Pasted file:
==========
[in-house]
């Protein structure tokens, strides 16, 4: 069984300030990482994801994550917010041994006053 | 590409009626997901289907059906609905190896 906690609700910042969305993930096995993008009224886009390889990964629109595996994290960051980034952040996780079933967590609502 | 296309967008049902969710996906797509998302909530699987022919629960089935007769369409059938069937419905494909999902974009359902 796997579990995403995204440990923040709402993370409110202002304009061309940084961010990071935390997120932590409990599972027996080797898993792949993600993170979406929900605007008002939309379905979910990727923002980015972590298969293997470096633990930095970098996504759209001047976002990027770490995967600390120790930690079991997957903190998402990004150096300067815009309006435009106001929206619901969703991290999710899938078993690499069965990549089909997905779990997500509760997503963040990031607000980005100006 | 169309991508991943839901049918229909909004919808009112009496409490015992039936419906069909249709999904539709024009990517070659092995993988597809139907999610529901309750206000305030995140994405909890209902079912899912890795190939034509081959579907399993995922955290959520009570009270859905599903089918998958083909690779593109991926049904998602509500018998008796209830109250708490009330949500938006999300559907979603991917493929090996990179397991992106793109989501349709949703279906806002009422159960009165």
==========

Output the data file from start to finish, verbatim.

[in-house]
């Protein structure tokens, strides 16, 4: 069984300030990482994801994550917010041994006053 | 590409009626997901289907059906609905190896 906690609700910042969305993930096995993008009224886009390889990964629109595996994290960051980034952040996780079933967590609502 | 296309967008049902969710996906797509998302909530699987022919629960089935007769369409059938069937419905494909999902974009359902 796997579990995403995204440990923040709402993370409110202002304009061309940084961010990071935390997120932590409990599972027996080797898993792949993600993170979406929900605007008002939309379905979910990727923002980015972590298969293997470096633990930095970098996504759209001047976002990027770490995967600390120790930690079991997957903190998402990004150096300067815009309006435009106001929206619901969703991290999710899938078993690499069965990549089909997905779990997500509760997503963040990031607000980005100006 | 169309991508991943839901049918229909909004919808009112009496409490015992039936419906069909249709999904539709024009990517070659092995993988597809139907999610529901309750206000305030995140994405909890209902079912899912890795190939034509081959579907399993995922955290959520009570009270859905599903089918998958083909690779593109991926049904998602509500018998008796209830109250708490009330949500938006999300559907979603991917493929090996990179397991992106793109989501349709949703279906806002009422159960009165």